Featured Book: The Butterfly Hours by Patty Dann

PATTY DANN Book“Patty Dann has collected 25 years of teaching experience in this generous book of advice to writers. She delivers a series of prompts that open up tiny worlds of memory and feeling. If God is in the details, God is here.”—Betsy Lerner, author of The Forest for the Trees

“Seamlessly blending writing wisdom with memoir, The Butterfly Hours promises to spark not only your writing, but also your heart. This book is a testament to why writing continues to be one of humankind’s most essential superpowers.”—Laraine Herring, author of Writing Begins with the Breath and On Being Stuck


“If all books could be this wonderful! From the first page, I fell in love with Patty Dann’s warm, witty, sound advice and the glimpses into her own life. Refreshingly modest and gently profound, The Butterfly Hours is a treasure—and the perfect present for all who feel they have memories to share. Brava, Patty Dann. I so loved this book.”—Elinor Lipman, author of The View from Penthouse B and I Can’t Complain

 

About the Author

PATTY DANN was cited by New York magazine as one of the “Great Teachers of NYC.” She has an MFA in Writing from Columbia University and a BA from the University of Oregon. She has taught at Sarah Lawrence College and the West Side YMCA, where she currently teaches memoir classes. Her class used to be limited to students ages fifty-five and over because she found that it often took decades for people to write the truth, but now she opens her classes to all ages. Dann is the author of three novels, including Mermaids, which was turned into a film starring Cher, Winona Ryder, Christina Ricci, and Bob Hoskins, and two memoirs. She lives in New York City, where she is a member of New York Writers Workshop.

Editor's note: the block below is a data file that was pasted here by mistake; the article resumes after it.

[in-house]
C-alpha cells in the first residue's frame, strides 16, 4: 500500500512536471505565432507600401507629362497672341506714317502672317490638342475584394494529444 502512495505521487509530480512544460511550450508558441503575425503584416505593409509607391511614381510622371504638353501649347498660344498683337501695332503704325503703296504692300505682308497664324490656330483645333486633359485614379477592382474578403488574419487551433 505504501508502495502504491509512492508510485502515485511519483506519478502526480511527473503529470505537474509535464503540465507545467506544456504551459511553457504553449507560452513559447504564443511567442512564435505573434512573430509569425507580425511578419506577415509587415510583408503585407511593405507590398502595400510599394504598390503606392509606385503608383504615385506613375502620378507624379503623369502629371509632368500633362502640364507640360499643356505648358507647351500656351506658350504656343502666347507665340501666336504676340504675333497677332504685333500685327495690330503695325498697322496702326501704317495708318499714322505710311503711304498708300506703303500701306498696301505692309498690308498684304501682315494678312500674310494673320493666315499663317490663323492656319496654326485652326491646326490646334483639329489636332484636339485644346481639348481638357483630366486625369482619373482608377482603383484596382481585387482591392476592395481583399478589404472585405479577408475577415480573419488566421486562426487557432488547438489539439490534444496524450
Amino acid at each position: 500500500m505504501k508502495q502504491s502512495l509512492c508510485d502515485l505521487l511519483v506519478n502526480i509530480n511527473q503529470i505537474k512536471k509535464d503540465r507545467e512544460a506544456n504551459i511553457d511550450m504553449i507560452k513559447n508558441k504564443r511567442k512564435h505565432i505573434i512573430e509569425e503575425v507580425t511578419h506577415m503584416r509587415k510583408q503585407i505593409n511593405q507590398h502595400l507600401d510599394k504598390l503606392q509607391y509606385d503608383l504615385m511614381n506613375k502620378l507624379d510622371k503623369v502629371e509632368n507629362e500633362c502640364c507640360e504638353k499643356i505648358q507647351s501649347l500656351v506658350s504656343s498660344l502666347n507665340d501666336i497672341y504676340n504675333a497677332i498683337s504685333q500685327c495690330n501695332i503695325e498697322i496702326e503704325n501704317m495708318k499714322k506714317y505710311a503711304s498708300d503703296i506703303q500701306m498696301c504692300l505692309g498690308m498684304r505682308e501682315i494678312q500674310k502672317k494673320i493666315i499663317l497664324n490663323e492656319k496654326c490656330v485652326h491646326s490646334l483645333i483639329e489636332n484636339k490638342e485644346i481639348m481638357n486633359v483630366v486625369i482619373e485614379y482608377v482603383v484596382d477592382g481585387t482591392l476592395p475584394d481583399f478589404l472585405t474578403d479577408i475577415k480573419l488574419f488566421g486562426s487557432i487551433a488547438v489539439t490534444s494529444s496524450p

The Gymnast and Other Positions by Jacqueline Bishop

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How Many Letters Are In Goodbye? by Yvonne Cassidy

How Many Letters US_finalartSeventeen-year-old Rhea Farrell carries the scars of a childhood accident in which she lost her arm. But she also carries scars that aren’t so visible—the loss of a mother she hardly remembers, the impact of her father’s drinking and her confusion and pain around accepting her sexuality.

When Rhea runs away, she turns to the person she always wished she could confide in—her mother. And just like she used to do as a little girl, Rhea starts to write her letters—to tell her things she can’t tell anyone else, to share her fears, to ask for help. Rhea’s journey on the streets of New York brings her deeper into her mother’s past where she uncovers buried family secrets. And as she finds out more about the woman her mother truly was, Rhea also discovers just what kind of woman she wants to be.

 

Advance Praise:

“It’s a powerhouse of emotion. My heart is now stretched into new shapes.”

—Kirstin Cronn-Mills, Stonewall Award-winning author of Beautiful Music for Ugly Children

“Heavy and intense, this book will make readers confront their own senses of identity.”—Kirkus Reviews

“A heartbreaking story about the challenges of trusting, healing, and saying goodbye.”—School Library Journal

 

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